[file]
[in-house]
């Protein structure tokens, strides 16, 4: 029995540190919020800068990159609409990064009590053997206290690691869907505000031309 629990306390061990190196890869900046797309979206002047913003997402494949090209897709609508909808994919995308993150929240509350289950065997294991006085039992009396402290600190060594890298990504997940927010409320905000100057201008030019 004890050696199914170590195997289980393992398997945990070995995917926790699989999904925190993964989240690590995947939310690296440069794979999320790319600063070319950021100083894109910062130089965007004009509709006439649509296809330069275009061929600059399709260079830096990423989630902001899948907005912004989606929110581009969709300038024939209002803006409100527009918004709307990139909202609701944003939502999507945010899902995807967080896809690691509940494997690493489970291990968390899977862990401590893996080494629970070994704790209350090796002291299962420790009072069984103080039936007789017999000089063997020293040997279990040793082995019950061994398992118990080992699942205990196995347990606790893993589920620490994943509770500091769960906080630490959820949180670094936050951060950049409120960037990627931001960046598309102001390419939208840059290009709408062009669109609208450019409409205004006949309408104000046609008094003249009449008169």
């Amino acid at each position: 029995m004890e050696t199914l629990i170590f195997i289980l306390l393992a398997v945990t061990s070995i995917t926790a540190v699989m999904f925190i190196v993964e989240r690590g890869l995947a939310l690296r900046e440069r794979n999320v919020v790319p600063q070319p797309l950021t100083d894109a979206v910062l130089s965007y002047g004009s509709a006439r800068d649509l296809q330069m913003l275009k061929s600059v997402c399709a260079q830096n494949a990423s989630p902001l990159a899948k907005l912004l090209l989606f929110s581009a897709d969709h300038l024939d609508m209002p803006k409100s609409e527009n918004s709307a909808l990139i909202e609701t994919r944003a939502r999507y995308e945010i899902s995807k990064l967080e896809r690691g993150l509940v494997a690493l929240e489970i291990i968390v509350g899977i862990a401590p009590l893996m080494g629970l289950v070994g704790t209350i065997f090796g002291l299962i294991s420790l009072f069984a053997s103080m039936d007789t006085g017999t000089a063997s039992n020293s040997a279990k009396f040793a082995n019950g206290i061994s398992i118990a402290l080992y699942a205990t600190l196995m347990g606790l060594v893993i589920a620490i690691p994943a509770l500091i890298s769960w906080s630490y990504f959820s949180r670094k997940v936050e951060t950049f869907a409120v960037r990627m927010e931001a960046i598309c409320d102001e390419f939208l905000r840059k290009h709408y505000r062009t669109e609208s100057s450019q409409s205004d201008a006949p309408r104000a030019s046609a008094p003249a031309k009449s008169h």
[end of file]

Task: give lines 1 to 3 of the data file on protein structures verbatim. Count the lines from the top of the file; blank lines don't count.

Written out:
[in-house]
């Protein structure tokens, strides 16, 4: 029995540190919020800068990159609409990064009590053997206290690691869907505000031309 629990306390061990190196890869900046797309979206002047913003997402494949090209897709609508909808994919995308993150929240509350289950065997294991006085039992009396402290600190060594890298990504997940927010409320905000100057201008030019 004890050696199914170590195997289980393992398997945990070995995917926790699989999904925190993964989240690590995947939310690296440069794979999320790319600063070319950021100083894109910062130089965007004009509709006439649509296809330069275009061929600059399709260079830096990423989630902001899948907005912004989606929110581009969709300038024939209002803006409100527009918004709307990139909202609701944003939502999507945010899902995807967080896809690691509940494997690493489970291990968390899977862990401590893996080494629970070994704790209350090796002291299962420790009072069984103080039936007789017999000089063997020293040997279990040793082995019950061994398992118990080992699942205990196995347990606790893993589920620490994943509770500091769960906080630490959820949180670094936050951060950049409120960037990627931001960046598309102001390419939208840059290009709408062009669109609208450019409409205004006949309408104000046609008094003249009449008169």
């Amino acid at each position: 029995m004890e050696t199914l629990i170590f195997i289980l306390l393992a398997v945990t061990s070995i995917t926790a540190v699989m999904f925190i190196v993964e989240r690590g890869l995947a939310l690296r900046e440069r794979n999320v919020v790319p600063q070319p797309l950021t100083d894109a979206v910062l130089s965007y002047g004009s509709a006439r800068d649509l296809q330069m913003l275009k061929s600059v997402c399709a260079q830096n494949a990423s989630p902001l990159a899948k907005l912004l090209l989606f929110s581009a897709d969709h300038l024939d609508m209002p803006k409100s609409e527009n918004s709307a909808l990139i909202e609701t994919r944003a939502r999507y995308e945010i899902s995807k990064l967080e896809r690691g993150l509940v494997a690493l929240e489970i291990i968390v509350g899977i862990a401590p009590l893996m080494g629970l289950v070994g704790t209350i065997f090796g002291l299962i294991s420790l009072f069984a053997s103080m039936d007789t006085g017999t000089a063997s039992n020293s040997a279990k009396f040793a082995n019950g206290i061994s398992i118990a402290l080992y699942a205990t600190l196995m347990g606790l060594v893993i589920a620490i690691p994943a509770l500091i890298s769960w906080s630490y990504f959820s949180r670094k997940v936050e951060t950049f869907a409120v960037r990627m927010e931001a960046i598309c409320d102001e390419f939208l905000r840059k290009h709408y505000r062009t669109e609208s100057s450019q409409s205004d201008a006949p309408r104000a030019s046609a008094p003249a031309k009449s008169h």